Teachers Union calls for full-day universal preschool

Chicago Teacher's Union President Karen Lewis

The Chicago Teachers Union is calling for the city to adopt a universal preschool system that provides a full day of early care and education for children under the age of 5. They say that under the current system, children are at risk of losing access to educational programs that would "foster cognitive learning, academic achievement, social skills and emotional development."

The Teacher's Union noted that state funding for early childhood education has fallen 25 percent since 2009, and said preschool enrollment rates among minorities, in particular, continue to slide.

The Union likened a universal full-day preschool program to Chicago Public Schools' free breakfast and lunch program, calling for a community response to support working and nonworking families in need of full-day preschool.

"The current preschool system of half-day slots doesn't work for parents who need reliable, full-day programs to allow them to work to support their families," said CTU president Karen Lewis. "The families left out are precisely those who need this programming the most: low-income parents with few resources who are trying to lift up their families and get ahead through steady full-time employment."

They recommended several steps the current system can take to make full-day universal preschool work, including expanding current half-day programs to full-day for 3- and 4-year-olds, expanding early learning programs for infants and toddlers who receive child care through the Illinois Child Care Assistance program and exploring immediate and long-term progressive revenue options.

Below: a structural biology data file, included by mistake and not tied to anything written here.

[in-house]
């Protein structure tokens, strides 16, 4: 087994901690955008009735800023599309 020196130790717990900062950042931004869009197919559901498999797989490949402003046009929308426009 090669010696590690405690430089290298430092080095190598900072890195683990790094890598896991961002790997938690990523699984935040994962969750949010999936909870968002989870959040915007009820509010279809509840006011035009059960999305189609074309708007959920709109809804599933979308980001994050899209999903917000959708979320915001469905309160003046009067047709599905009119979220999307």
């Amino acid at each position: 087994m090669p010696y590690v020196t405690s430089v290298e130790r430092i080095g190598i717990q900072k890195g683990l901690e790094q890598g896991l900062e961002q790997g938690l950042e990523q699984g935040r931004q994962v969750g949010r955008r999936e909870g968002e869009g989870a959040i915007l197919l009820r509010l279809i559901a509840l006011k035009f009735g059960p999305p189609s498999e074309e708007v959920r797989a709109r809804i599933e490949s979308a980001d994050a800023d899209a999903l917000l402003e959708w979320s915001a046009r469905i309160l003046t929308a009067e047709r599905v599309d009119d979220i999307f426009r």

Chicago Public Schools CEO Barbara Byrd-Bennett responded to the unions call, saying, "Since he took office, Mayor Rahm Emanuel has committed to providing families in every neighborhood with access to early childhood education programs. In 2011, Chicago Public Schools and the Department of Family and Support Services offered pre-k opportunities for 35,400 youth. That number has grown to more than 37,000, and the Mayor has several initiatives to expand pre-k to all low-income 4-year-olds and dramatically improve quality."

CPS also said that nearly 24,000 students were enrolled in school-based early childhood education programs in 2013 and an estimated 1,500 additional 4-year-old students will be added due to Mayor Emanuel's expansion initiative. CPS said it is working with Governor Pat Quinn to engage in the federal preschool expansion grant for increased full-day opportunities.


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